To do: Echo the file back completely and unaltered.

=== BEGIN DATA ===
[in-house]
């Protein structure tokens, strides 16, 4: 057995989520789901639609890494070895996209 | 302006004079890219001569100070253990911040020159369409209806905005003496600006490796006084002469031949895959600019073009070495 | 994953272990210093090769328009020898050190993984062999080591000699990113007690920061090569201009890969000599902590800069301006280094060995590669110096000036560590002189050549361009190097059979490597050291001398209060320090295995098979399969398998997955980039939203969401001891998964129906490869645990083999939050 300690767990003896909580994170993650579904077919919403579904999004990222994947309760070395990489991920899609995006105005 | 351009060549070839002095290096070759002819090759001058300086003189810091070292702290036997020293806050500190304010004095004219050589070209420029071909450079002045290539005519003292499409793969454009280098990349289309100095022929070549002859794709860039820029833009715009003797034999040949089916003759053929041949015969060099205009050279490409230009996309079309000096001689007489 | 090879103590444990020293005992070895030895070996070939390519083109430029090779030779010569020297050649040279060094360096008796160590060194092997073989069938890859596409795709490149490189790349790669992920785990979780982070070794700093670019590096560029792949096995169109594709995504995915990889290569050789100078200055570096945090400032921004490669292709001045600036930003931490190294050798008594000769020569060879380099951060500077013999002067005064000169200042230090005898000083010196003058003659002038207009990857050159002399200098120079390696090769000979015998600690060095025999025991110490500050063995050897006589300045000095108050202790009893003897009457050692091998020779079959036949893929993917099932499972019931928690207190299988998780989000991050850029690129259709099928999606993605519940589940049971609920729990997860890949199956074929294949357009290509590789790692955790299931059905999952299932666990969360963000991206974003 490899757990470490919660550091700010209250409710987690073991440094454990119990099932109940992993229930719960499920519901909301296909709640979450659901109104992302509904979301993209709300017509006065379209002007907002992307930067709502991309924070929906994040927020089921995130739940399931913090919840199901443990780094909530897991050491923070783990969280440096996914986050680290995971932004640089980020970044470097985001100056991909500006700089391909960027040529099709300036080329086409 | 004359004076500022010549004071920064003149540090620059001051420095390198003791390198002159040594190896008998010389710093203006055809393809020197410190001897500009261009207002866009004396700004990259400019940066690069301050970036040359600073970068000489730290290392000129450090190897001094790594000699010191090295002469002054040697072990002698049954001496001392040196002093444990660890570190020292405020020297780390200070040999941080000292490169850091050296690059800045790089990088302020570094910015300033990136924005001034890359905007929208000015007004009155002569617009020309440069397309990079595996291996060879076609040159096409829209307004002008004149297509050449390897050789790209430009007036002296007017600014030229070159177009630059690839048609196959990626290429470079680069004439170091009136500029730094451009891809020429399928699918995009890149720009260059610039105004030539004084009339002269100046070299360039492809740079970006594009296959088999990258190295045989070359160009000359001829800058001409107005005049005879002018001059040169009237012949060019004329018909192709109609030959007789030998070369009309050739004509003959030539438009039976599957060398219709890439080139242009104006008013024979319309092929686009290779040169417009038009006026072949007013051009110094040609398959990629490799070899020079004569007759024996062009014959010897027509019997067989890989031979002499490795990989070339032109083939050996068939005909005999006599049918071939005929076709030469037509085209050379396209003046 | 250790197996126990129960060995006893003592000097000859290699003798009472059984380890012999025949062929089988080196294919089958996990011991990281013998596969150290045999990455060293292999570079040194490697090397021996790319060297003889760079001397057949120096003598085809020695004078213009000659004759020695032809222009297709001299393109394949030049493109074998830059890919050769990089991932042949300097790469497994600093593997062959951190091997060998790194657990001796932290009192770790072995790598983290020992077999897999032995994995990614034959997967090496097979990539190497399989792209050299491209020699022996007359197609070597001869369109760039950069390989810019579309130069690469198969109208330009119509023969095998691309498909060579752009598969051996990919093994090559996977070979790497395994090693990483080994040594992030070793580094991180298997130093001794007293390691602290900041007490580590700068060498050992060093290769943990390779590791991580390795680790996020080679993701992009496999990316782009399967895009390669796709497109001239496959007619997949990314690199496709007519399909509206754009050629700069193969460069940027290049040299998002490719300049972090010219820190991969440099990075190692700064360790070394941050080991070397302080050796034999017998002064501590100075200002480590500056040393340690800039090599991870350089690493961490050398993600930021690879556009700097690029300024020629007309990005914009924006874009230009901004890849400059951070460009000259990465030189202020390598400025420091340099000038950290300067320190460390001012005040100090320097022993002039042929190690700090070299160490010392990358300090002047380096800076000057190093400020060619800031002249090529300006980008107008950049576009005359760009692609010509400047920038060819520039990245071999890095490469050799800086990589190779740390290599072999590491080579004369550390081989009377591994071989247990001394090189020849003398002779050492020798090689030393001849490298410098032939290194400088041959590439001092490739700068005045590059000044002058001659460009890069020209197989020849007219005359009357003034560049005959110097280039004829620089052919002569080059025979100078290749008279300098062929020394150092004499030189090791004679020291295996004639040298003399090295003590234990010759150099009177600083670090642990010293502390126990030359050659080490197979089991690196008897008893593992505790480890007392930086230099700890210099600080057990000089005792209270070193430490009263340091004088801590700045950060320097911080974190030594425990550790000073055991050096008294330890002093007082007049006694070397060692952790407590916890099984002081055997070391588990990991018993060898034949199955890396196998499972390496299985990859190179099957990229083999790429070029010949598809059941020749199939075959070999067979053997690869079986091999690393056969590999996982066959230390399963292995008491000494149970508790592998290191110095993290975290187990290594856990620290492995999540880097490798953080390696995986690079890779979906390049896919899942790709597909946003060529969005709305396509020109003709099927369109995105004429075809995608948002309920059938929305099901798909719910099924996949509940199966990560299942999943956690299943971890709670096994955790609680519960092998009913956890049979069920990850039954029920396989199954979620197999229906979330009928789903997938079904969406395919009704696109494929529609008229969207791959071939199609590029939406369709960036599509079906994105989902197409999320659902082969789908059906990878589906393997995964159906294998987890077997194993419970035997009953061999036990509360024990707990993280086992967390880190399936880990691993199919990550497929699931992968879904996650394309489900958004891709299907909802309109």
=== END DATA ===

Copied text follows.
[in-house]
């Protein structure tokens, strides 16, 4: 057995989520789901639609890494070895996209 | 302006004079890219001569100070253990911040020159369409209806905005003496600006490796006084002469031949895959600019073009070495 | 994953272990210093090769328009020898050190993984062999080591000699990113007690920061090569201009890969000599902590800069301006280094060995590669110096000036560590002189050549361009190097059979490597050291001398209060320090295995098979399969398998997955980039939203969401001891998964129906490869645990083999939050 300690767990003896909580994170993650579904077919919403579904999004990222994947309760070395990489991920899609995006105005 | 351009060549070839002095290096070759002819090759001058300086003189810091070292702290036997020293806050500190304010004095004219050589070209420029071909450079002045290539005519003292499409793969454009280098990349289309100095022929070549002859794709860039820029833009715009003797034999040949089916003759053929041949015969060099205009050279490409230009996309079309000096001689007489 | 090879103590444990020293005992070895030895070996070939390519083109430029090779030779010569020297050649040279060094360096008796160590060194092997073989069938890859596409795709490149490189790349790669992920785990979780982070070794700093670019590096560029792949096995169109594709995504995915990889290569050789100078200055570096945090400032921004490669292709001045600036930003931490190294050798008594000769020569060879380099951060500077013999002067005064000169200042230090005898000083010196003058003659002038207009990857050159002399200098120079390696090769000979015998600690060095025999025991110490500050063995050897006589300045000095108050202790009893003897009457050692091998020779079959036949893929993917099932499972019931928690207190299988998780989000991050850029690129259709099928999606993605519940589940049971609920729990997860890949199956074929294949357009290509590789790692955790299931059905999952299932666990969360963000991206974003 490899757990470490919660550091700010209250409710987690073991440094454990119990099932109940992993229930719960499920519901909301296909709640979450659901109104992302509904979301993209709300017509006065379209002007907002992307930067709502991309924070929906994040927020089921995130739940399931913090919840199901443990780094909530897991050491923070783990969280440096996914986050680290995971932004640089980020970044470097985001100056991909500006700089391909960027040529099709300036080329086409 | 004359004076500022010549004071920064003149540090620059001051420095390198003791390198002159040594190896008998010389710093203006055809393809020197410190001897500009261009207002866009004396700004990259400019940066690069301050970036040359600073970068000489730290290392000129450090190897001094790594000699010191090295002469002054040697072990002698049954001496001392040196002093444990660890570190020292405020020297780390200070040999941080000292490169850091050296690059800045790089990088302020570094910015300033990136924005001034890359905007929208000015007004009155002569617009020309440069397309990079595996291996060879076609040159096409829209307004002008004149297509050449390897050789790209430009007036002296007017600014030229070159177009630059690839048609196959990626290429470079680069004439170091009136500029730094451009891809020429399928699918995009890149720009260059610039105004030539004084009339002269100046070299360039492809740079970006594009296959088999990258190295045989070359160009000359001829800058001409107005005049005879002018001059040169009237012949060019004329018909192709109609030959007789030998070369009309050739004509003959030539438009039976599957060398219709890439080139242009104006008013024979319309092929686009290779040169417009038009006026072949007013051009110094040609398959990629490799070899020079004569007759024996062009014959010897027509019997067989890989031979002499490795990989070339032109083939050996068939005909005999006599049918071939005929076709030469037509085209050379396209003046 | 250790197996126990129960060995006893003592000097000859290699003798009472059984380890012999025949062929089988080196294919089958996990011991990281013998596969150290045999990455060293292999570079040194490697090397021996790319060297003889760079001397057949120096003598085809020695004078213009000659004759020695032809222009297709001299393109394949030049493109074998830059890919050769990089991932042949300097790469497994600093593997062959951190091997060998790194657990001796932290009192770790072995790598983290020992077999897999032995994995990614034959997967090496097979990539190497399989792209050299491209020699022996007359197609070597001869369109760039950069390989810019579309130069690469198969109208330009119509023969095998691309498909060579752009598969051996990919093994090559996977070979790497395994090693990483080994040594992030070793580094991180298997130093001794007293390691602290900041007490580590700068060498050992060093290769943990390779590791991580390795680790996020080679993701992009496999990316782009399967895009390669796709497109001239496959007619997949990314690199496709007519399909509206754009050629700069193969460069940027290049040299998002490719300049972090010219820190991969440099990075190692700064360790070394941050080991070397302080050796034999017998002064501590100075200002480590500056040393340690800039090599991870350089690493961490050398993600930021690879556009700097690029300024020629007309990005914009924006874009230009901004890849400059951070460009000259990465030189202020390598400025420091340099000038950290300067320190460390001012005040100090320097022993002039042929190690700090070299160490010392990358300090002047380096800076000057190093400020060619800031002249090529300006980008107008950049576009005359760009692609010509400047920038060819520039990245071999890095490469050799800086990589190779740390290599072999590491080579004369550390081989009377591994071989247990001394090189020849003398002779050492020798090689030393001849490298410098032939290194400088041959590439001092490739700068005045590059000044002058001659460009890069020209197989020849007219005359009357003034560049005959110097280039004829620089052919002569080059025979100078290749008279300098062929020394150092004499030189090791004679020291295996004639040298003399090295003590234990010759150099009177600083670090642990010293502390126990030359050659080490197979089991690196008897008893593992505790480890007392930086230099700890210099600080057990000089005792209270070193430490009263340091004088801590700045950060320097911080974190030594425990550790000073055991050096008294330890002093007082007049006694070397060692952790407590916890099984002081055997070391588990990991018993060898034949199955890396196998499972390496299985990859190179099957990229083999790429070029010949598809059941020749199939075959070999067979053997690869079986091999690393056969590999996982066959230390399963292995008491000494149970508790592998290191110095993290975290187990290594856990620290492995999540880097490798953080390696995986690079890779979906390049896919899942790709597909946003060529969005709305396509020109003709099927369109995105004429075809995608948002309920059938929305099901798909719910099924996949509940199966990560299942999943956690299943971890709670096994955790609680519960092998009913956890049979069920990850039954029920396989199954979620197999229906979330009928789903997938079904969406395919009704696109494929529609008229969207791959071939199609590029939406369709960036599509079906994105989902197409999320659902082969789908059906990878589906393997995964159906294998987890077997194993419970035997009953061999036990509360024990707990993280086992967390880190399936880990691993199919990550497929699931992968879904996650394309489900958004891709299907909802309109």